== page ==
Moving Corporate Governance “Forward”
Corporations should take note from the recent election – the American people expect companies to act ethically and conform to the law. The election results reflected a continuing frustration with financial fraud, corruption, and business misconduct.
Of course, the economy and jobs dominated the campaign but the Obama campaign pressed its desire to have “everyone playing by the same rules,” and enforcement of Dodd-Frank. The American people expect the Administration to continue its aggressive enforcement program, and all signs are that this will continue.
Companies have to move “forward.” The first place to focus is corporate governance. The risks include not only aggressive enforcement, but increased shareholder activism and demands for greater transparency and reform. Companies better take note or they will face unfortunate consequences.
It is hard to bring companies to focus on corporate governance. Many companies believe they have adequate governance principles and controls in place. But more is needed to improve corporate leadership and management.
Here are some top issues which need to be addressed:
1. Board Member Qualifications – A board is only as good as its members. The Nominating Committee has to devote itself to finding candidates who can contribute to the board’s performance. This is not a minor responsibility. It is a make or break function for every board.
2. Independent Directors – Companies have to devote special attention to its independent directors. In sensitive situations where conflicts may exist, companies have to turn to their independent directors.
3. Information Flow – Companies need to develop information controls and procedures to ensure that the board has adequate information to carry out its responsibilities. Most companies need to increase the amount and quality of information for review. It is a delicate balance to make sure that the board has sufficient information but not too much information.
4. Breaking the Umbilical Chord – Chief Executive Officers should not serve in the dual role as a Chairperson of the Board. Almost 60 percent of all companies have combined the roles of CEO and Chairperson. This may sound like corporate heresy but it is important to have a board that is not under the leadership of the CEO. Companies that allow the CEO to serve as the Chairperson are basically betting “all in” on the CEO/Chairperson’s performance. Responsible corporate governance requires a separation of these two functions into two individuals.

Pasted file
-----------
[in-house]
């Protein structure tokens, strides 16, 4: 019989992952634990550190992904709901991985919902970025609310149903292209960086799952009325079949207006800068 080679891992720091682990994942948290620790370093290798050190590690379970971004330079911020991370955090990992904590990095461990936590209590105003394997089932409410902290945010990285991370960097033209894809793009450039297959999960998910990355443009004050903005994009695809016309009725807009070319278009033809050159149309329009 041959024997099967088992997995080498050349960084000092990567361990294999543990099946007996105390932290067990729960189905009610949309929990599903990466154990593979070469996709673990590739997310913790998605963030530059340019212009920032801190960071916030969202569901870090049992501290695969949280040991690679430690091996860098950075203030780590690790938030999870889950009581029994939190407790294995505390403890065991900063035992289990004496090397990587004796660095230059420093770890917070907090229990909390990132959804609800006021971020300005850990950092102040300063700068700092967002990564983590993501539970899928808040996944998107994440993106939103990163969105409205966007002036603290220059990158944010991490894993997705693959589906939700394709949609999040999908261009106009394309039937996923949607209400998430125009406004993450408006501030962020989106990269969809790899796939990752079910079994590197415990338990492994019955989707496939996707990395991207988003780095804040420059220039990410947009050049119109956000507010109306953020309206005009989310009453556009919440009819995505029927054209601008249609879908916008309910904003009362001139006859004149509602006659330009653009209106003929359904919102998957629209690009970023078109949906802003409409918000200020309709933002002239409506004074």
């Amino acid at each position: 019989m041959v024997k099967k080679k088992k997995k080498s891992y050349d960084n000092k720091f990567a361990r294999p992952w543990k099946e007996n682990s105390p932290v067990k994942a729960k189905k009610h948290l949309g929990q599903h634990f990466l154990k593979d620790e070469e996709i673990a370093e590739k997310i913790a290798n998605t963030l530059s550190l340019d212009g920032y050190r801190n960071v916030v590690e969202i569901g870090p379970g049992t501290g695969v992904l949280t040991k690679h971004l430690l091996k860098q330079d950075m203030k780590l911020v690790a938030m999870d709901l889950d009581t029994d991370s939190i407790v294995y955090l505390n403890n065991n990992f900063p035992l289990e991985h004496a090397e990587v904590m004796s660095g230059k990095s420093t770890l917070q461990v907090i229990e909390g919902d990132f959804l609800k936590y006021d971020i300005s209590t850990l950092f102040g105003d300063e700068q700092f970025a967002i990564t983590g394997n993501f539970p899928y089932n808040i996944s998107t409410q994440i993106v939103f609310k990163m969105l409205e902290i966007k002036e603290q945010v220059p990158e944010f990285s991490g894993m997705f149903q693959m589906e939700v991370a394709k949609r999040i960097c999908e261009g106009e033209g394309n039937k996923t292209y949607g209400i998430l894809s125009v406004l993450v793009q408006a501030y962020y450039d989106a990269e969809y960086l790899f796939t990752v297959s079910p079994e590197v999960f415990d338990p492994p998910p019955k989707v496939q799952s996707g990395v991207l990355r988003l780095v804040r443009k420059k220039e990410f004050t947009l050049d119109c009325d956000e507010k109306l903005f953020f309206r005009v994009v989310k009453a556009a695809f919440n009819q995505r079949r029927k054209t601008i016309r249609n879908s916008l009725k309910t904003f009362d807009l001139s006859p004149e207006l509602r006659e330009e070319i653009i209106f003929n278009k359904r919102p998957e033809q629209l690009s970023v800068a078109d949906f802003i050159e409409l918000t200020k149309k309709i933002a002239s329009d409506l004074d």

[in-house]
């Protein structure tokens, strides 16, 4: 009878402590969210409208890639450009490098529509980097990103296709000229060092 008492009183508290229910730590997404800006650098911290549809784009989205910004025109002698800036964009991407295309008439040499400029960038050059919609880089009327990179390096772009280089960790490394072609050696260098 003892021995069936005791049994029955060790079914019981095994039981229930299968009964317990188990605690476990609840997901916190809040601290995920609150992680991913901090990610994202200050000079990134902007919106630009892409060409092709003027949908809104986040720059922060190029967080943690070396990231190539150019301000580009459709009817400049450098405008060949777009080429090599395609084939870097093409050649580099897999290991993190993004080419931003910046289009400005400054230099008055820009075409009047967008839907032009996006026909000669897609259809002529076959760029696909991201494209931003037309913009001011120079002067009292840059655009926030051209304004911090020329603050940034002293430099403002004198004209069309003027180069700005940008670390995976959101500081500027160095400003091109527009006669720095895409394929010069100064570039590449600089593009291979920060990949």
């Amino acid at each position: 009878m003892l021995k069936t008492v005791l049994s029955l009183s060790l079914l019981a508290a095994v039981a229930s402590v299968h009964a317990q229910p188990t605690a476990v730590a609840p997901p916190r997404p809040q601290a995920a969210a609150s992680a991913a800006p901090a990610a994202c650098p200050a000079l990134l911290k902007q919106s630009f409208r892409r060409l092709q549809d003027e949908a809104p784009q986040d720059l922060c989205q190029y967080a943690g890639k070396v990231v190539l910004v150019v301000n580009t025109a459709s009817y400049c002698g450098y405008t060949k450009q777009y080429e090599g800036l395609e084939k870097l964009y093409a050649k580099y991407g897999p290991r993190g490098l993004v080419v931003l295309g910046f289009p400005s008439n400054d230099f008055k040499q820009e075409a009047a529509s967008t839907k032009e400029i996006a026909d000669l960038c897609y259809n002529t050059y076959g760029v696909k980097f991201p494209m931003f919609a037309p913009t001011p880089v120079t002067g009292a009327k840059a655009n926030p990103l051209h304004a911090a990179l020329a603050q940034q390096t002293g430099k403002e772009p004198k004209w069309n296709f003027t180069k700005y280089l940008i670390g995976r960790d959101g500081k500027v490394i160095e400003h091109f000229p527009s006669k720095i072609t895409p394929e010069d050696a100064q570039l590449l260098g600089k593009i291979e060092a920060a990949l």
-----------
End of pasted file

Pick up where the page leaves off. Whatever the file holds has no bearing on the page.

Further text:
5. Increasing Female and Minority Board Members – Corporate board rooms have been slow to reflect the changing population. Women and minorities need to play a more significant role in corporate boards. Recent studies have shown that corporate boards with higher numbers of women perform better than other boards.
6. Risk Management – With increasing risks and enforcement, boards need to develop risk management models and priorities. Risk management does not mean creating more bureaucracy or fancy titles such as Enterprise Risk Managers, it means paying more attention to risk analysis, information and priorities. A robust compliance program led by a Chief Compliance Officer is more than capable of fulfilling this function. No fancy titles, no fancy positions are warranted.
I think there needs to be an examination of how goods and services are sold. The problem with compliance is that most programs begin with the tone at the top, whereas the whole process should begin at hiring where everyones expectation are set.